WEDNESDAY, Oct. 17, 2018 (HealthDay News) — For patients with chronic sciatica (CS), gabapentin (GBP) is superior to pregabalin (PGB), with fewer and less severe adverse events (AEs), according to a study published online Oct. 15 in JAMA Neurology.
Kelvin Robertson, from The Townsville Hospital in Australia, and colleagues conducted a preplanned interim analysis of a randomized, double-dummy crossover trial of PGB and GBP for management of CS. Twenty patients were randomly assigned to GBP then PGB or vice versa, each taken for eight weeks, with a one-week washout before crossover; two patients were excluded.
The researchers found that GBP was superior to PGB, with fewer and less severe AEs recorded. Significant visual analogue pain intensity scale reduction (GBP: mean, 7.54 to 5.82; PGB: mean, 7.33 to 6.38) and Oswestry Disability Index reduction (mean, 59.22 to 48.54) was seen for both GBP and PGB. In head-to-head comparison, GBP showed superior reduction in the visual analogue pain intensity scale (mean, GBP: 1.72 versus PGB: 0.94), regardless of the sequence order; the Oswestry Disability Index reduction was unchanged. More frequent adverse events were seen for PGB (81 versus 19 percent), especially when it was taken first.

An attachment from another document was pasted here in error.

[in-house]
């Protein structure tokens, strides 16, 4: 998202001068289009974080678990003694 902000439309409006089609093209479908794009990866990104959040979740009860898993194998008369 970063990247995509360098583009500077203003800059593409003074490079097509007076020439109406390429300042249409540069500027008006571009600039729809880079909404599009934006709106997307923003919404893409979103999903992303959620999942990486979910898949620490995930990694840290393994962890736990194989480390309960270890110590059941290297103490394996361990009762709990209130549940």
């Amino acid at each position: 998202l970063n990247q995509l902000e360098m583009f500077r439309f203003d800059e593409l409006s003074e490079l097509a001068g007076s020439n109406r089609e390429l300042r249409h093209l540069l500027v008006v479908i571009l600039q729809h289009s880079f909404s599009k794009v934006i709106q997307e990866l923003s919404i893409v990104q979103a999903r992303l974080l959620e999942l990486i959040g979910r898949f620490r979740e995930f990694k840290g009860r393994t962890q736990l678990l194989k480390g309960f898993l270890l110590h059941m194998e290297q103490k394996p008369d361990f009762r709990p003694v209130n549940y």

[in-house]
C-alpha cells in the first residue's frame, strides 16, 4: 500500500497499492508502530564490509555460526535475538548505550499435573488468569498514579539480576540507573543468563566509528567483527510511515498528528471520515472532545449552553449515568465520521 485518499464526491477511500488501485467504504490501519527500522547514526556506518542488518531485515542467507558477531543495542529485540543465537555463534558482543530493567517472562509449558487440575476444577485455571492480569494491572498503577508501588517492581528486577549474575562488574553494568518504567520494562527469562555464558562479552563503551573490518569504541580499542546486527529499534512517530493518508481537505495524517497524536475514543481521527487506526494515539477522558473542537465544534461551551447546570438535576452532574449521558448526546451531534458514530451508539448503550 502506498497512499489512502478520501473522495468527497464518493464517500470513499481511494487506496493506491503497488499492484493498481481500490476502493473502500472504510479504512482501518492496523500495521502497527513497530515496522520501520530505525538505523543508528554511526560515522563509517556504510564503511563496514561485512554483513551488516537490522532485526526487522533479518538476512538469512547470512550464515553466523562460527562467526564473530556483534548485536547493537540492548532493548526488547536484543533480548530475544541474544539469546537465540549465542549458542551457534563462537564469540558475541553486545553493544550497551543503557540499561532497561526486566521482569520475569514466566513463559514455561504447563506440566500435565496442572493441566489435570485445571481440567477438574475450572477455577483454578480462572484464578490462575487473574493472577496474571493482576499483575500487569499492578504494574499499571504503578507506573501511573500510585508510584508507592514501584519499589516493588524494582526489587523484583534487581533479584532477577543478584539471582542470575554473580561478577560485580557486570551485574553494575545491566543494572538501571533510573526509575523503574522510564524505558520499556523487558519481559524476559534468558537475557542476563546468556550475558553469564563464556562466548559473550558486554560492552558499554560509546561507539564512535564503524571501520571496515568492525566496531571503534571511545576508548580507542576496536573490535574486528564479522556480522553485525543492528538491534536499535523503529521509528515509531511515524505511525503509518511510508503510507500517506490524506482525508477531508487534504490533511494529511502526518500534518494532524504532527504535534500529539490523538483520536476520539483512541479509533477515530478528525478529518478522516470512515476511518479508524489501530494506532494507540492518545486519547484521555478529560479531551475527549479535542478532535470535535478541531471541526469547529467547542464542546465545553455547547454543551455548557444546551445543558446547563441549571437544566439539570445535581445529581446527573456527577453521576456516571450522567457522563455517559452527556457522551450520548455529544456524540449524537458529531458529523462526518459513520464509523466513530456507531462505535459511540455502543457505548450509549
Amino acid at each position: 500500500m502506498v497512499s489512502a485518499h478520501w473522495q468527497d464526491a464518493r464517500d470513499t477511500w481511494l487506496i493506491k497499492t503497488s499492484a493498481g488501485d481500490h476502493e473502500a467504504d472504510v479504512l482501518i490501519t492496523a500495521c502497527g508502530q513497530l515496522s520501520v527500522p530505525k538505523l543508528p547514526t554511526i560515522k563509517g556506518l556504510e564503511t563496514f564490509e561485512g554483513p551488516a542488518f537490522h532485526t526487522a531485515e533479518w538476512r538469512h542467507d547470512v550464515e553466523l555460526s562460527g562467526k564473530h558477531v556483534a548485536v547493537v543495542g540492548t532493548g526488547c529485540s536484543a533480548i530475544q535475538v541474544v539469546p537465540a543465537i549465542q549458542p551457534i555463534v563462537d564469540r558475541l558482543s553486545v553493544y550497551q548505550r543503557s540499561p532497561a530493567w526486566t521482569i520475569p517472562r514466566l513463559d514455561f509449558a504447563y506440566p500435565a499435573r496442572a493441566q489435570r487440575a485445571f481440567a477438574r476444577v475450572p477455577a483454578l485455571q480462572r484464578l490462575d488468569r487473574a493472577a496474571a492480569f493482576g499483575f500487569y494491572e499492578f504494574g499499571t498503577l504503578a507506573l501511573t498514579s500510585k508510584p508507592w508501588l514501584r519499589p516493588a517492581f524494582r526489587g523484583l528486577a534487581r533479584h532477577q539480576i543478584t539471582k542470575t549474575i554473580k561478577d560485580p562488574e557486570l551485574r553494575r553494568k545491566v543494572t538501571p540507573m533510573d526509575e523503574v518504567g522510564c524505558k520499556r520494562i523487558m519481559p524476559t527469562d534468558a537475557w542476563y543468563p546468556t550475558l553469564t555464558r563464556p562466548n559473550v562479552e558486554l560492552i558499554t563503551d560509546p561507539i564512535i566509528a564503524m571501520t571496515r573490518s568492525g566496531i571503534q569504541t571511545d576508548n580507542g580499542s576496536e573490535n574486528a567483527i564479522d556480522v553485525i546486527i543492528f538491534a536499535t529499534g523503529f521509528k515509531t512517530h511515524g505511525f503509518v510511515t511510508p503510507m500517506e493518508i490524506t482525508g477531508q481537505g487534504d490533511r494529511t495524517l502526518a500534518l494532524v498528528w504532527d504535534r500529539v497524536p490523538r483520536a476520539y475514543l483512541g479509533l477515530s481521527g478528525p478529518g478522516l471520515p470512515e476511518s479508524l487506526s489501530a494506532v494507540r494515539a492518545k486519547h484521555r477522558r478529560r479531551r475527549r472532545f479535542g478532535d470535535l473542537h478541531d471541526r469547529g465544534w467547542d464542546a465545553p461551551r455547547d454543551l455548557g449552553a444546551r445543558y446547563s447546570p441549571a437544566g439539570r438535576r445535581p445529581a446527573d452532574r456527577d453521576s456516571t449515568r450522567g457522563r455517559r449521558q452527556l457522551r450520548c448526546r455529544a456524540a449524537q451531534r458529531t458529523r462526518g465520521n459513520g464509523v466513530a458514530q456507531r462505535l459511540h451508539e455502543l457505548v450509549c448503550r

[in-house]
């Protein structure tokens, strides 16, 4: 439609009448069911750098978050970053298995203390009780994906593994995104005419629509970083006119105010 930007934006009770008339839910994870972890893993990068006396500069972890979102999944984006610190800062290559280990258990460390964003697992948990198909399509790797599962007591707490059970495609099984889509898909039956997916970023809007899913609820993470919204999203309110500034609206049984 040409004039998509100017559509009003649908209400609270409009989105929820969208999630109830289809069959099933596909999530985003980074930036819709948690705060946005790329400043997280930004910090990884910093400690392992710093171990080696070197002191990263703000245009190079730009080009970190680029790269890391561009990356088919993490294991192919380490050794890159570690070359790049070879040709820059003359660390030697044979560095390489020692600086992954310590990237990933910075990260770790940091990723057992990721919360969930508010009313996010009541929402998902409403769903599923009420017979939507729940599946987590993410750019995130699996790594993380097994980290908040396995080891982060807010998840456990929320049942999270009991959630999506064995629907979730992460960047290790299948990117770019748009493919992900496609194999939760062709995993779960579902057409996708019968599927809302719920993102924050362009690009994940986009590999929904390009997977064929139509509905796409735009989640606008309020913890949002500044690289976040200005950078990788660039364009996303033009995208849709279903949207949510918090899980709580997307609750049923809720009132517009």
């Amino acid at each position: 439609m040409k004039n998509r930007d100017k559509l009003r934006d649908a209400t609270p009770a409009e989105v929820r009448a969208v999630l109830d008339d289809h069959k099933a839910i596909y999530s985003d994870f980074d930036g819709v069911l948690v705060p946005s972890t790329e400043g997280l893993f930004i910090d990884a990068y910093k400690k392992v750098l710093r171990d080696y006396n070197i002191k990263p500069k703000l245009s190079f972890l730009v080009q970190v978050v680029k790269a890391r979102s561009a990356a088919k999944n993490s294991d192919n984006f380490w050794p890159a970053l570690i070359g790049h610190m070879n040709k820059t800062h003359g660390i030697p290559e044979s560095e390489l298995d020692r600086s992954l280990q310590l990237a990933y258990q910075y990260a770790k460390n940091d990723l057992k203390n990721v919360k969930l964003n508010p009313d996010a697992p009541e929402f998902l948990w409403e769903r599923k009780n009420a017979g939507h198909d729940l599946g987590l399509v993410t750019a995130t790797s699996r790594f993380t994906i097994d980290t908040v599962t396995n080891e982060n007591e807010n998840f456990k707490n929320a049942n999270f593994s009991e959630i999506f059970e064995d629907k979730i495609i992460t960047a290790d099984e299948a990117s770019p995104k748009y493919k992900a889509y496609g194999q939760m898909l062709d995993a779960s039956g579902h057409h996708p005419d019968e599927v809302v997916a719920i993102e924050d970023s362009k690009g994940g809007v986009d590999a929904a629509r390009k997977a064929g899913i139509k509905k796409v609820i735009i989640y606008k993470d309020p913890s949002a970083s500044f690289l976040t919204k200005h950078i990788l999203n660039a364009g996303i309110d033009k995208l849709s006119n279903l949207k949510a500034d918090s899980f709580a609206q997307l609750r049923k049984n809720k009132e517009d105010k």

“GBP was superior to PGB in reducing pain intensity and was associated with fewer and less severe AEs,” the authors write. “Gabapentin should be commenced before PGB to permit optimal crossover.”
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